What to do in Dublin

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1) Dublin City Bus Tours

Take a tour of Dublin City, taking in all of the sights and sounds of the City, on one of the many Hop-on, Hop-off tours: Dublin City Bus Tours.

2) Day Tours From Dublin

Many of Ireland's most popular sights are within easy travelling distance of Dublin. Why not take a day tour to visit Glendalough, Newgrange, or even Belfast? Day Tours from Dublin.

3) Overnight Tours

Take a multi-day tour and be guided around the many sights that Ireland has to offer: Overnight Tours of Ireland.

4) Dublin Pub Crawls

A visit to Dublin would not be complete without stopping at one of its famous Pubs. If you're not sure which to visit, then join a guided pub crawl around Dublin City: Dublin Pub Crawls.

5) Suggested Walking Tours

If you'd prefer to go at your own pace, you might like to follow one of our suggested walks around Dublin. You can do them when you like, if you have only a couple of hours in the evening, or an entire day to spare: Suggested Dublin Walking Tour Routes.

6) Guided Walking Tours of Dublin

Pat Liddy's Walking Tours of Dublin offer three guided walking tours of Dublin City. Take a tour and visit Dublin's most popular sights, learn about the history of Dublin, and hear tales and stories of life in Dublin.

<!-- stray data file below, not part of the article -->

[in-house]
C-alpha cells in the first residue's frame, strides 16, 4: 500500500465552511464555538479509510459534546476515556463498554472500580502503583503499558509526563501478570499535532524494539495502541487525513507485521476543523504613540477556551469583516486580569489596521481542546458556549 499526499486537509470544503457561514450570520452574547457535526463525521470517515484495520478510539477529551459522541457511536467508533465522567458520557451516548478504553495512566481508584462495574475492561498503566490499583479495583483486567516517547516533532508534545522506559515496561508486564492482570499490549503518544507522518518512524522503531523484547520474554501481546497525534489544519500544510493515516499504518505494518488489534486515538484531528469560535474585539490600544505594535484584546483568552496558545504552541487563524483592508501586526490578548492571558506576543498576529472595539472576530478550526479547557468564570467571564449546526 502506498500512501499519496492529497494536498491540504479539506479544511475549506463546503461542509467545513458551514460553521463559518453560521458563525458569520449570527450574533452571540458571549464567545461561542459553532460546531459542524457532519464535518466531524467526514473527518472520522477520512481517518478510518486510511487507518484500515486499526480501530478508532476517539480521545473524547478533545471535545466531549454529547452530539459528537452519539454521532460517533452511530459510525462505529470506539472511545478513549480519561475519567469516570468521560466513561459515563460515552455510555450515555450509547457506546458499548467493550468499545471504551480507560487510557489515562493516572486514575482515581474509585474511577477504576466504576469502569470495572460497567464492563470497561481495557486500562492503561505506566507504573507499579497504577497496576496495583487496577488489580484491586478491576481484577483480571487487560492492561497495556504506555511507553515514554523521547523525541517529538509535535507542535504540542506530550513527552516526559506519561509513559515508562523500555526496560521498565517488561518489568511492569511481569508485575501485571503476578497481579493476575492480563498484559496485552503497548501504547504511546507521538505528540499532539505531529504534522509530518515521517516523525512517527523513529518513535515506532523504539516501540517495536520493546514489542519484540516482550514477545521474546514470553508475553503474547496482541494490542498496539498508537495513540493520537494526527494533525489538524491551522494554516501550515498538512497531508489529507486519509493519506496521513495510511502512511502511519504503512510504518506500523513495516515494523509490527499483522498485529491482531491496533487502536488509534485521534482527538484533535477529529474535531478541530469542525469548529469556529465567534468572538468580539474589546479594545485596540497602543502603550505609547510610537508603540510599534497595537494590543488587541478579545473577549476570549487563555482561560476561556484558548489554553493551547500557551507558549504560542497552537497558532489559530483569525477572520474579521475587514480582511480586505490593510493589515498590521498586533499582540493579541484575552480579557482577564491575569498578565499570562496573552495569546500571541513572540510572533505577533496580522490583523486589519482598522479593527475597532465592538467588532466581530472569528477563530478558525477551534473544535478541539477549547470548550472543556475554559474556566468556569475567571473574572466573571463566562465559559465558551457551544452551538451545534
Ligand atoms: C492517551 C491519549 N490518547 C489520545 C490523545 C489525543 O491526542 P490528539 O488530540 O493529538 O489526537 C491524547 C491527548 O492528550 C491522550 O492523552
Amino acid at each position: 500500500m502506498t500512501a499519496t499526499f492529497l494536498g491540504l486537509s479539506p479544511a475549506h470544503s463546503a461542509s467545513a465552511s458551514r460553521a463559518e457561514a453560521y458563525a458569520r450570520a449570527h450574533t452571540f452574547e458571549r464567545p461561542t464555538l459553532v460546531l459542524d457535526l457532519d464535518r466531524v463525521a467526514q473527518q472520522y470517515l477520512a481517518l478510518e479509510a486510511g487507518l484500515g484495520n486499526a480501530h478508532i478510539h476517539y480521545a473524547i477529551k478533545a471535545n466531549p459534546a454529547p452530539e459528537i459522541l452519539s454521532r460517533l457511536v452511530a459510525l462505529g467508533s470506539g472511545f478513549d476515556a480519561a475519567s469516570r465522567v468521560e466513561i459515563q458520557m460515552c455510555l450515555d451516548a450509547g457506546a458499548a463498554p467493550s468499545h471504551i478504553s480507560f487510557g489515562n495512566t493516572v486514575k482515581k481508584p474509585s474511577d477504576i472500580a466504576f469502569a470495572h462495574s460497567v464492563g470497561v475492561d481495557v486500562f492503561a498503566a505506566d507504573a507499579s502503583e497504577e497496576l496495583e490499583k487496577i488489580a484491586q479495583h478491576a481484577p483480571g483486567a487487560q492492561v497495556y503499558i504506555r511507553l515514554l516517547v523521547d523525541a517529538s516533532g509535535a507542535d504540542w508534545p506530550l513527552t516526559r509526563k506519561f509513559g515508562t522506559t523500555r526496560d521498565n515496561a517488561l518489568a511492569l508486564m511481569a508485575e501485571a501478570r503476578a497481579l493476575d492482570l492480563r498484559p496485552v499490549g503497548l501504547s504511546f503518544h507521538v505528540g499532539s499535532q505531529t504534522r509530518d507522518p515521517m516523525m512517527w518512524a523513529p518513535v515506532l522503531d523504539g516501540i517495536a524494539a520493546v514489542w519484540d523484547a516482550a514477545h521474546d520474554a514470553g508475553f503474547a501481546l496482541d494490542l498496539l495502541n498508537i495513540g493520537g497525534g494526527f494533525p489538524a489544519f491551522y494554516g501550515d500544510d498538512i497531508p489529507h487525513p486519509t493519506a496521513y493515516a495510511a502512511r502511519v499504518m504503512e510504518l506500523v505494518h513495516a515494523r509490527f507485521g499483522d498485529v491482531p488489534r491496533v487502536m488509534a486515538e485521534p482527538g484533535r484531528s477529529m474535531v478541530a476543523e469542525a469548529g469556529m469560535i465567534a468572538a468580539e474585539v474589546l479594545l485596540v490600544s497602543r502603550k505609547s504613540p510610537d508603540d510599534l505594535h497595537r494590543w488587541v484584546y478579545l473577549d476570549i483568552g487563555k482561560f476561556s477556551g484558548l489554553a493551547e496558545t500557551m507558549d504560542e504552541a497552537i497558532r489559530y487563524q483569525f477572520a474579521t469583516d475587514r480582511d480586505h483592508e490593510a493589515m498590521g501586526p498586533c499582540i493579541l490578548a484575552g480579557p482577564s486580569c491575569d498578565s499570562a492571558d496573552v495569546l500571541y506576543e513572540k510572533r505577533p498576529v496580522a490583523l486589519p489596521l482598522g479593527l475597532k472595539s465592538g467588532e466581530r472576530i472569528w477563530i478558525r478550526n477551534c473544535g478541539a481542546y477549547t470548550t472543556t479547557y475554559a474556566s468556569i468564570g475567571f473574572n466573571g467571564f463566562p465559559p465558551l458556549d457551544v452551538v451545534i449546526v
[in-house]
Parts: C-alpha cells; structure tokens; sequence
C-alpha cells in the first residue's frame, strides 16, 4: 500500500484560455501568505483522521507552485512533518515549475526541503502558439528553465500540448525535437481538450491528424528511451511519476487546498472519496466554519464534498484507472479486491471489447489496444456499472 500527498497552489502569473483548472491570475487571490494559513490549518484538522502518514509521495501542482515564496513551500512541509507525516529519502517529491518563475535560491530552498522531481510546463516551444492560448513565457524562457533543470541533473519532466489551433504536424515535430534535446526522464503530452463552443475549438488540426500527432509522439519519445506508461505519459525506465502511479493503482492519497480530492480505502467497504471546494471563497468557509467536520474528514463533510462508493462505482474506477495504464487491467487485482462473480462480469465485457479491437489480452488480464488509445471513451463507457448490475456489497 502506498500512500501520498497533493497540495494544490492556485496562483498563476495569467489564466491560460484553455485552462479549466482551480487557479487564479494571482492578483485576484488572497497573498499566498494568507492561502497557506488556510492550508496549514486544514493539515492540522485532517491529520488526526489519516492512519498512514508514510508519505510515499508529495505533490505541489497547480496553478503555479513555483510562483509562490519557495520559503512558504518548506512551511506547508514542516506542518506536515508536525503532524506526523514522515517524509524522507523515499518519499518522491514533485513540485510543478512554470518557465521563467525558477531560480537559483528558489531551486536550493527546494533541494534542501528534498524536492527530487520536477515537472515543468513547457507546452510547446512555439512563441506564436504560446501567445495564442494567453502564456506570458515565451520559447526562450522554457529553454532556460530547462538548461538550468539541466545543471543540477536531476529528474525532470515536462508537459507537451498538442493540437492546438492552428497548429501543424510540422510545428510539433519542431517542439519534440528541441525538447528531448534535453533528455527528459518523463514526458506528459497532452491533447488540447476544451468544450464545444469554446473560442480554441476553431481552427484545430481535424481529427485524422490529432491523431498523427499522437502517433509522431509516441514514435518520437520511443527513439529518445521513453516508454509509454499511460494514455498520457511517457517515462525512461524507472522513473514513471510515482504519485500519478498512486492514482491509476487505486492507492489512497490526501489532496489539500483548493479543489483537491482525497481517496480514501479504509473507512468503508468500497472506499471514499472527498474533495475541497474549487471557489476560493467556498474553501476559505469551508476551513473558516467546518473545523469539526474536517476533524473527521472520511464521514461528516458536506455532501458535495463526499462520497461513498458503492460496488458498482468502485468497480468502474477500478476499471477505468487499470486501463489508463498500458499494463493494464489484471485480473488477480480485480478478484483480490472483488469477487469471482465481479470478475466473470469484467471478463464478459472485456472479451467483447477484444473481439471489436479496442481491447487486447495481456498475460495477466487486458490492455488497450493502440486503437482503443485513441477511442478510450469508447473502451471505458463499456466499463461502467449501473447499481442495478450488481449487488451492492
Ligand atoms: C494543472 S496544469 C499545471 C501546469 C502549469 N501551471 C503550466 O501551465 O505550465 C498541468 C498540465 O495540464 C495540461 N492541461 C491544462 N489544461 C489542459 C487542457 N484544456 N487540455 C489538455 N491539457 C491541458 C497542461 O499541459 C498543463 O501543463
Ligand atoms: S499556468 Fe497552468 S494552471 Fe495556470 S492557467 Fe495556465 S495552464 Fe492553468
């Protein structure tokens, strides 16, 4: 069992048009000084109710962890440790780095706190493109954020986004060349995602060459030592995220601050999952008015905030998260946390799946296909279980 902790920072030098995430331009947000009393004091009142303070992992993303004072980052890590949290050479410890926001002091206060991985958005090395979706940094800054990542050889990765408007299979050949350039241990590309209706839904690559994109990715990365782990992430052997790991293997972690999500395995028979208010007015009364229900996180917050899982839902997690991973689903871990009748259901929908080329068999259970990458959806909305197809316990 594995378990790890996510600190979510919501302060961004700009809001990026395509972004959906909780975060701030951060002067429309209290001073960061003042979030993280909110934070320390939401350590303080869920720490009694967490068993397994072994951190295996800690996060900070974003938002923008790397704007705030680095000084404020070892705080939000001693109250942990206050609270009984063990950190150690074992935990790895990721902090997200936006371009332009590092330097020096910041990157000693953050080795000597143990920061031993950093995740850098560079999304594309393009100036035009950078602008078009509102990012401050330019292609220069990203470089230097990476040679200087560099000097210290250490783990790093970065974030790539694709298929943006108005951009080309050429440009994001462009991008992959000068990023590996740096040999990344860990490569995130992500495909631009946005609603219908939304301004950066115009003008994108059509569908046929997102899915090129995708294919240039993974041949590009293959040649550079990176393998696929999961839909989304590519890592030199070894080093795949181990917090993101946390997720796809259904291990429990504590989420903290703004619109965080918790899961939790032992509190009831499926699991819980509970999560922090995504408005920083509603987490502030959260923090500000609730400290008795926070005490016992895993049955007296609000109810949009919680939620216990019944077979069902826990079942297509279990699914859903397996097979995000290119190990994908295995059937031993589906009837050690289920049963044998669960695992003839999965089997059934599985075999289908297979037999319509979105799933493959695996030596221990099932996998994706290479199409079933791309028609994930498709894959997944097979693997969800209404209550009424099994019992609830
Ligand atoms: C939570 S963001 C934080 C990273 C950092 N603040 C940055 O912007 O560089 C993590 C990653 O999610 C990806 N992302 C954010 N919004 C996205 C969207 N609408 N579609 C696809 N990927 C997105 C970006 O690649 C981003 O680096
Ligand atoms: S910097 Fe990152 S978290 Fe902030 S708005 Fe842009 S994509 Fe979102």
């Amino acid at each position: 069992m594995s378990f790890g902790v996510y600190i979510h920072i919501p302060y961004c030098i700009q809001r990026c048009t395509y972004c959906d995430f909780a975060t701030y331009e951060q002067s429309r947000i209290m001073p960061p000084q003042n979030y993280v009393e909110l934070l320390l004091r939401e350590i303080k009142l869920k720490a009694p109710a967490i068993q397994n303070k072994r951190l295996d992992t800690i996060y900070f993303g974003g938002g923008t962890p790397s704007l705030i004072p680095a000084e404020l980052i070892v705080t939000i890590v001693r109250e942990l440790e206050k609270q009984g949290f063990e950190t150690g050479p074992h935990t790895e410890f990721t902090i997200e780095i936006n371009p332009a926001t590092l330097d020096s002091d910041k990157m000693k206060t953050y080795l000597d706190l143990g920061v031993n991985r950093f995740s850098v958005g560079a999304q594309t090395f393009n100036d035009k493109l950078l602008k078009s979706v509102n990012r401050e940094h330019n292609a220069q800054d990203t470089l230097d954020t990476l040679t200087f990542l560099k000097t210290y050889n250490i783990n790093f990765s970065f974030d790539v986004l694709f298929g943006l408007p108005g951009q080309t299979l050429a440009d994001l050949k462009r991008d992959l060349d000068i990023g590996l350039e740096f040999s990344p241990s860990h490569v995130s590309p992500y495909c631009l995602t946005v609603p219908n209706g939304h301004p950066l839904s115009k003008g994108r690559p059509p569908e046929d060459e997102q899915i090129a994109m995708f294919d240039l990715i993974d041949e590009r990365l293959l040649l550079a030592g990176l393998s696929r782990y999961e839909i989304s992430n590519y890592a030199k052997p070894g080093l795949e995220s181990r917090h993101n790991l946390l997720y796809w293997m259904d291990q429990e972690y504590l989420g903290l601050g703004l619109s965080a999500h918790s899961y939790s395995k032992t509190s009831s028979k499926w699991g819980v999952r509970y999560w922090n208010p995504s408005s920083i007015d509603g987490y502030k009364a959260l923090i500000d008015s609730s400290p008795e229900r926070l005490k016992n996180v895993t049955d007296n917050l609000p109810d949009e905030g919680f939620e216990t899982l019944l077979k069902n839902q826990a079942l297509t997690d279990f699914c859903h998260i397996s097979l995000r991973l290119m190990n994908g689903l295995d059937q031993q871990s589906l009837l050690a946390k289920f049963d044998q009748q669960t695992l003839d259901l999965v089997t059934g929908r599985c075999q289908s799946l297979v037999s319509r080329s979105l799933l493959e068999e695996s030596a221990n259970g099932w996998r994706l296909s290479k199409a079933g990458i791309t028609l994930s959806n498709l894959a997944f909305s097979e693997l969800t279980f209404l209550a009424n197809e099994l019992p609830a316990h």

Places to visit in Rathfarnham:


  • Rathfarnham Castle + Tearoom
  • Loretto Abbey
  • Marlay Park
  • St. Enda’s Park
  • Pearse museum
  • Bushy Park
  • The Priory


Places to visit in Dublin:

  Ha'penny Bridge

  Old Irish Houses of Parliament


  Spire of Dublin

  St. Mary's Pro-Cathedral


By plane

Dublin is served by a single terminal airport approximately 10km north of the city, although a second terminal is proposed. Low cost airline Ryanair flies to Dublin from just about every regional airport in the UK as well as a handful on the European continent, while national flag carrier Aer Lingus flies to Dublin from a large number of European cities and a handful in North America. Due to heavy competition from Ryanair, Aer Lingus has relatively low fares for a national flag carrier and can occasionally have Ryanair-style seat sales. A full list of airlines flying to Dublin, along with timetables, can be found on the Dublin airport website. If you are flying long-haul, you might also consider changing in London as the London-Dublin route is particularly well served with regular flights.

There are three types of bus transport back to the city: